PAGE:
This is the second installment of a relatively new piece, Meteor Man. First written in July ’94, I was never satisfied with it until my last rewrite this past September.
It’s a longish piece at 11,300 words, so I’ve broken it into five sections. I hope it’s worth it.
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Read Meteor Man (part 1).
Meteor Man (part 2)
Geertz sat behind La Velle and Singer in the unused navigator’s seat as they piloted their asher back to The Wall. He hooked the navigation displays into Awkright’s Xenolab systems back at base. In front of him a fabber of The Wall floated suspended in repeller matrices all its own. Multicolor rhombics danced into it. Geertz used an iconglove to make adjustments. The various links clicked as they updated their displays.
La Velle glanced at Singer and nodded towards Geertz. Singer nodded and cleared his throat. “How’s it going, doc?”
Geertz continued making adjustments. The rhombics turned teal-green and stabilized under and slightly to one side of the surface of The Wall. The asher’s ventilators hissed briefly.
La Velle gently clapped his hands. “Dr. Geertz?”
Geertz spun in his seat. His eyes were red and his gloved hand closed into a fist. The Wall and its rhombics exploded in a technicolor frenzy.
“I’m sorry, Doc. You okay?”
Geertz turned back to his lost displays. “I’ve never been in an asteroid before.”
Singer nodded. “You get used to it.”
“Are you two Meteor Men?”
La Velle laughed. “God, Doc. That goes back a ways. I haven’t heard that used since I was starting out. Yes, we both are, by the way. Got the paperwork to prove it.”
“Actual paper paperwork?”
“Yeah, actual paper paperwork. They haven’t done that in,” he shook his head, “I have no idea how many years.”
Singer monitored their descent. “You age slower out here. Nobody knows why.”
Geertz gazed at their faces, the professional scientist’s sharing the child’s lack of shame at investigating the unexpected. The asher filled with the static clicks of updating displays and the hiss of slowly moving air.
La Velle checked his displays. “I was a little jumpy my first time down under, too. Kept waiting for the Meteor Man to show up.”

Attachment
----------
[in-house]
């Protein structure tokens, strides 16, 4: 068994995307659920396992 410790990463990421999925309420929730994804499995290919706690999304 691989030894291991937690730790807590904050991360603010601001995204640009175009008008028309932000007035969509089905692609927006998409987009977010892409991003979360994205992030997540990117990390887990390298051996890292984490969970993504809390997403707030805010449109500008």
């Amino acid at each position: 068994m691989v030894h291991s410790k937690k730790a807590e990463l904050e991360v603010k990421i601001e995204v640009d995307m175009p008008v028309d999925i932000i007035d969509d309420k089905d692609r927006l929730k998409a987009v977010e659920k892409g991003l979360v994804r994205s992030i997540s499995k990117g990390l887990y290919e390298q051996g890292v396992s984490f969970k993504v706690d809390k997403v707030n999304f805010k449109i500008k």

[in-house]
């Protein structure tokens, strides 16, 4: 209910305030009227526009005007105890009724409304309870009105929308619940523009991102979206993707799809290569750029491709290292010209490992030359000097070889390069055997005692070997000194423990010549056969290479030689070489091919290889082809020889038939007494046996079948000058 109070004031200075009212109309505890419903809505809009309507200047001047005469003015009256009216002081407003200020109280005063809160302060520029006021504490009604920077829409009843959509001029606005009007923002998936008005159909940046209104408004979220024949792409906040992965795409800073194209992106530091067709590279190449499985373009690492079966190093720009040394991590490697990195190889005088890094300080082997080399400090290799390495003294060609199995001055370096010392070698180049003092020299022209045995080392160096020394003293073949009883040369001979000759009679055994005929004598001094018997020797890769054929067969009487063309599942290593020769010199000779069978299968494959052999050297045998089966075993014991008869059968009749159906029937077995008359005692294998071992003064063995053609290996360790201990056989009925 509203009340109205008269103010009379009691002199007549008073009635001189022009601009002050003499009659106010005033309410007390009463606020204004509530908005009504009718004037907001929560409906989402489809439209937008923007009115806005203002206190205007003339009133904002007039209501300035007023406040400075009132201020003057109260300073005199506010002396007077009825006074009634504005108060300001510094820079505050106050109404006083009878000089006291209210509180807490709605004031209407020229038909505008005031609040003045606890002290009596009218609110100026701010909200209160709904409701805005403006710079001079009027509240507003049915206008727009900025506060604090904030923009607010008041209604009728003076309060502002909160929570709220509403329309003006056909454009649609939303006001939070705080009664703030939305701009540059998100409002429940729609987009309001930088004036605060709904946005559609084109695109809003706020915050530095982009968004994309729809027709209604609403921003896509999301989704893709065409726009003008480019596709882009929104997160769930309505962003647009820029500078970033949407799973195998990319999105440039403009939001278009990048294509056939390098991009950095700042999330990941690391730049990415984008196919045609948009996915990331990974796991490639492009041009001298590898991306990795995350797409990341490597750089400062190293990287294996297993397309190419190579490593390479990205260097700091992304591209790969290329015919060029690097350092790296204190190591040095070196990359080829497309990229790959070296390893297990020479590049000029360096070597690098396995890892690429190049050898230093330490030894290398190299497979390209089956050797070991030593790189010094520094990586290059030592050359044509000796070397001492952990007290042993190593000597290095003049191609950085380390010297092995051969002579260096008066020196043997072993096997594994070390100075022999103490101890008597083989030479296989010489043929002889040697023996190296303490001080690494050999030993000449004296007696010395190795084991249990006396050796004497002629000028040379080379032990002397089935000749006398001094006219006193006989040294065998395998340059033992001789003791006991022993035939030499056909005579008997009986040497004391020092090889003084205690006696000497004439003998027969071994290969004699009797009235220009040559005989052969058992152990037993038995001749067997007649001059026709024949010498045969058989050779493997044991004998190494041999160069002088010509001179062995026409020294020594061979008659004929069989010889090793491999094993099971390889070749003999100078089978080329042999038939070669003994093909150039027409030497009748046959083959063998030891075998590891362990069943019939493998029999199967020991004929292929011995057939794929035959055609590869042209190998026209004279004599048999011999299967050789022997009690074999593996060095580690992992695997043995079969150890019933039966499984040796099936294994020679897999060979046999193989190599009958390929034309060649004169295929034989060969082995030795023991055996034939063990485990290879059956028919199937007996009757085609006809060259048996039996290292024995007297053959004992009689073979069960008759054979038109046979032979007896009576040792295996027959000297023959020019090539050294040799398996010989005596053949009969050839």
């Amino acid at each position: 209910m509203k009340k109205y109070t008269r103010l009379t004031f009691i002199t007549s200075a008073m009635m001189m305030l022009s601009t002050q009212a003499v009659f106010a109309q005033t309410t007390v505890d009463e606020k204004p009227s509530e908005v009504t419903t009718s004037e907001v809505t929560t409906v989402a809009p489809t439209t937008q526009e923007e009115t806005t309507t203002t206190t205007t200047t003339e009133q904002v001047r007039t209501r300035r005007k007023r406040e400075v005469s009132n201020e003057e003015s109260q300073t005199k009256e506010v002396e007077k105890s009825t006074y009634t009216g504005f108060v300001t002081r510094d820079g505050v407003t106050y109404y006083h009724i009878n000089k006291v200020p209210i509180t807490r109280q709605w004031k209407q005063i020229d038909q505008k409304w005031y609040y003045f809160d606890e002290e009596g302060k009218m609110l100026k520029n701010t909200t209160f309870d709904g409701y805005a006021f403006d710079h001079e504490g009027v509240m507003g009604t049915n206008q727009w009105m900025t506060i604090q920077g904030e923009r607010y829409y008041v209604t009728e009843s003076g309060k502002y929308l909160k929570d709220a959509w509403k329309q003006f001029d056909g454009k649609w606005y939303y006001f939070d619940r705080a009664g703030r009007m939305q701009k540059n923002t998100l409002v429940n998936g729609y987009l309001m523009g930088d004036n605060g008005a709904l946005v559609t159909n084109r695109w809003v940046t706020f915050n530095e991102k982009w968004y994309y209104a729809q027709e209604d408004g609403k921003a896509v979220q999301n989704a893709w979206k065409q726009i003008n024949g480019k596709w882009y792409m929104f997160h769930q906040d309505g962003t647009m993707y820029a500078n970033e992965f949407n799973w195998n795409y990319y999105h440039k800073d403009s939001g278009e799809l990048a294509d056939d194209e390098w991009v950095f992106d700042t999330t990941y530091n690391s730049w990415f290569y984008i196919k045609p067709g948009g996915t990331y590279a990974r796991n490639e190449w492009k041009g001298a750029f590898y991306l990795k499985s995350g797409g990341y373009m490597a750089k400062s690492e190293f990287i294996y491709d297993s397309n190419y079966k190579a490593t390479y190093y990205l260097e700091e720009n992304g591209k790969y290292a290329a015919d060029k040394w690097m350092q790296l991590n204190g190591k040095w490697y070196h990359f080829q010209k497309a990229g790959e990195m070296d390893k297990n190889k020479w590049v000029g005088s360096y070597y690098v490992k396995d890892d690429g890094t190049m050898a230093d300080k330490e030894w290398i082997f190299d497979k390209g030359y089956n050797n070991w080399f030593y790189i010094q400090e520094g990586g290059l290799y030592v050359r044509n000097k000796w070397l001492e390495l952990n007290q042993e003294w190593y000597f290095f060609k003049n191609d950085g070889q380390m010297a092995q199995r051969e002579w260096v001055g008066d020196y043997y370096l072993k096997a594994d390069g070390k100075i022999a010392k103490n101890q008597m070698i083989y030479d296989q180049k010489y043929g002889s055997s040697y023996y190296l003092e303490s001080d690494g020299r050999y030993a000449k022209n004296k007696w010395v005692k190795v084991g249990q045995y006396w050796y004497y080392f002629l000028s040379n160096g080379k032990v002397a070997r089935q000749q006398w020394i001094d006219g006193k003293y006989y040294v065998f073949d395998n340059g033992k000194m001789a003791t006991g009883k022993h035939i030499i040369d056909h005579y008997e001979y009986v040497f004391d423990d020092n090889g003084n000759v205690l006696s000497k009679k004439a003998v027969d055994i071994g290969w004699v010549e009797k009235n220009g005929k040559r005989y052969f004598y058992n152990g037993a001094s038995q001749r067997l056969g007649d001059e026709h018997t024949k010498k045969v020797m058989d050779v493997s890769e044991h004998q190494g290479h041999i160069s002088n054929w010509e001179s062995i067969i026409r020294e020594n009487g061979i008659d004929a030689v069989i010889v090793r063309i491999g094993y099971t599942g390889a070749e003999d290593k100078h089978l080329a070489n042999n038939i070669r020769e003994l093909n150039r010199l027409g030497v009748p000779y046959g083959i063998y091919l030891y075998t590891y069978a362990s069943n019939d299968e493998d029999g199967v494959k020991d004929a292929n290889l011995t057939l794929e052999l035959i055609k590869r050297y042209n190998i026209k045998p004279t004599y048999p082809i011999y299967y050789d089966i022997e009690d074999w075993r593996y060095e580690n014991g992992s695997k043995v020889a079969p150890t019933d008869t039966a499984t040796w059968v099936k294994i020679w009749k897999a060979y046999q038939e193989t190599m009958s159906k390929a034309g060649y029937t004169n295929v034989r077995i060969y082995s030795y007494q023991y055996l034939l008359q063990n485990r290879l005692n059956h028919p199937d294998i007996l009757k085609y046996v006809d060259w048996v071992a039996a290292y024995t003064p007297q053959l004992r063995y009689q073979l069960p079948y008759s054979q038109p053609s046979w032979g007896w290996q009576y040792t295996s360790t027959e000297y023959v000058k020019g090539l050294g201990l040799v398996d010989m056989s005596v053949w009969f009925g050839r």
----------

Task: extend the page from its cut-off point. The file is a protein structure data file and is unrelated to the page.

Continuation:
“The Meteor Man?”
“Oh, you know, every new place has its boogie men. First folks out this far said they heard partial words on shadow frequencies, off band, some said they saw the rocks move. The usual scary stuff to keep the kids in their beds at night.”
Singer nodded. “Yeah, Doc. My first time down I lost my lunch five times. Jumped every time a shadow moved. It takes some getting used to. You want us to shut down for a while? Give you some time to adjust?”
“What’s it take to be a Meteor Man?”
La Velle laughed. “Started out blowing up NEOs, asteroids coming too close to earth to take a chance they’d hit rather than fly by. We made asteroids into chunks of rock that just shot through the sky back home. That’s where the term Meteor Man came from.”
Singer took over. “Then Northern Arizona University discovers Didymos’s moon is behaving strangely and SpaceGroupX is hired to investigate. They drop a sounder and discover she’s rocked over and not natural. Nothing in her, but still she’s not natural. The next thing you know five or six of the big terrestrial mining firms are in the space recovery business and the ‘Belt, Trojans, Greeks, Hildas, Centaurs, and the Kuiper and Oort when we can get to them, and whatever else is out here goes to auction with the governments getting first pickings through any finds.”